Philippians 3:7-8

Timothy Keller distinguishes formal Christianity from vital Christianity preferring instead to use the words religion and gospel. This is how he sees the distinction:

This is a particularly helpful distinction for those who have been deceived into thinking that formal Christianity is actually Christianity. Understanding what Keller calls Gospel Christianity should lead a person to see that Christianity is both a relationship (with God and His people) and a vital religion. It should also change the way a person understood life and their place in this world. 

 

HOW THE SYMBOL OF THE CROSS EMBLEMS THE VERTICAL & HORIZONTAL ASPECTS OF RELATIONAL CHRISTIANITY

The emblem of Christianity is the Cross. It reminds us that God reached down to us in love through giving mankind not just His written Word — but also through His Living embodied Word — His Son. Christ taught us that peace with God was a vertical relationship with the Father made possible because of the Cross (Eph. 2:16; Col. 1:20). The evidence of a person in a vertical relationship with God is their horizontal relationship with their church family. The vertical and horizontal aspects of being a vital Christian are expressed in Matthew 22:37-40.

Whoever loves his brother abides in the light, and in him there is no cause for stumbling.
First John 2:10

 By this it is evident who are the children of God, and who are the children of the devil: whoever does not practice righteousness is not of God, nor is the one who does not love his brother.
First John 3:10

We know that we have passed out of death into life, because we love the brothers. Whoever does not love abides in death.
First John 3:14

 

TRUE RELIGION

True, vital Christianity is indeed a relationship, it has a power religious element to it as well. As Keller has pointed out, we do not become religious to get right with God — we become religious because we have been made right with God by God (Eph. 2:8-9). The Bible prescribes that the child of God exhibits “true religion”.

¶ If anyone thinks he is religious and does not bridle his tongue but deceives his heart, this person’s religion is worthless.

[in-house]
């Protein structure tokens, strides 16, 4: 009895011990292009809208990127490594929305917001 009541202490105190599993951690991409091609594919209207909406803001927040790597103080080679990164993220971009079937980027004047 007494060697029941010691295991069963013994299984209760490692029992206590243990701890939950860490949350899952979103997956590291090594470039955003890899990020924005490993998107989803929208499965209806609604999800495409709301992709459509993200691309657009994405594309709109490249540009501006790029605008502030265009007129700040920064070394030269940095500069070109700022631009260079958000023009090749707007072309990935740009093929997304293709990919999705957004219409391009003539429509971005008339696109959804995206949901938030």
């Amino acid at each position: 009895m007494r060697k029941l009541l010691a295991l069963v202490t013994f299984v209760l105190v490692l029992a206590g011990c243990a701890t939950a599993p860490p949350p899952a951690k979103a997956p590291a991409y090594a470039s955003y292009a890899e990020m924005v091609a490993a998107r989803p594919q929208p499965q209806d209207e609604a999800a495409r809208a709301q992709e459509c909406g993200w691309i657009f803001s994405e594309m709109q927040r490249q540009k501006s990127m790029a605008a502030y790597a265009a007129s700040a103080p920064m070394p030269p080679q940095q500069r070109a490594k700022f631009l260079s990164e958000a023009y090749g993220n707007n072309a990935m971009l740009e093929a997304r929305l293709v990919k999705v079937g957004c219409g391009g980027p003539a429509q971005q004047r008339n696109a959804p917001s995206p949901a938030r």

Religion that is pure and undefiled before God the Father is this: to visit orphans and widows in their affliction,
and to keep oneself unstained from the world.
James 1:26-27

True, vital, religion is grounded in a delightful devotion to God through Christ (Rom. 16:27). It is active, relational and heartfelt. It takes seriously both of the two greatest commands of Christ in Matthew 22:37-40. Thus, obeying Hebrews 10:25 is a sacrifice they are more than willing to make. This sacrifice is gladly made when they meet together with God’s people to worship God (Heb. 13:15) give heed to the preaching of God’s Word (Rom. 16:25), going into their closet to pray for their brothers and sisters and the lost (1Tim. 2:1-3); and continually seeking the Kingdom of God as their first priority (Matt. 6:33). These are all the reasons why biblical Christianity is a  relationally vital religion.

Your Pastor,

Andrew

Let me know what you think below in the comment section and feel free to share this someone who might benefit from this Pastor’s Desk.

2 Comments

  1. LYDIA

    Vertical and horizontal. Its been many many years since I have heard that analogy. Relational Christianity. It stuck with me then and it was great to see and read it now. If we remove either part then we have nothing. If the one isn’t right the other cannot flourish. Thanks for putting that picture back into my mind Andrew.

    Reply
  2. Archibald Norman Macdonald

    In a word , challenging.

    Reply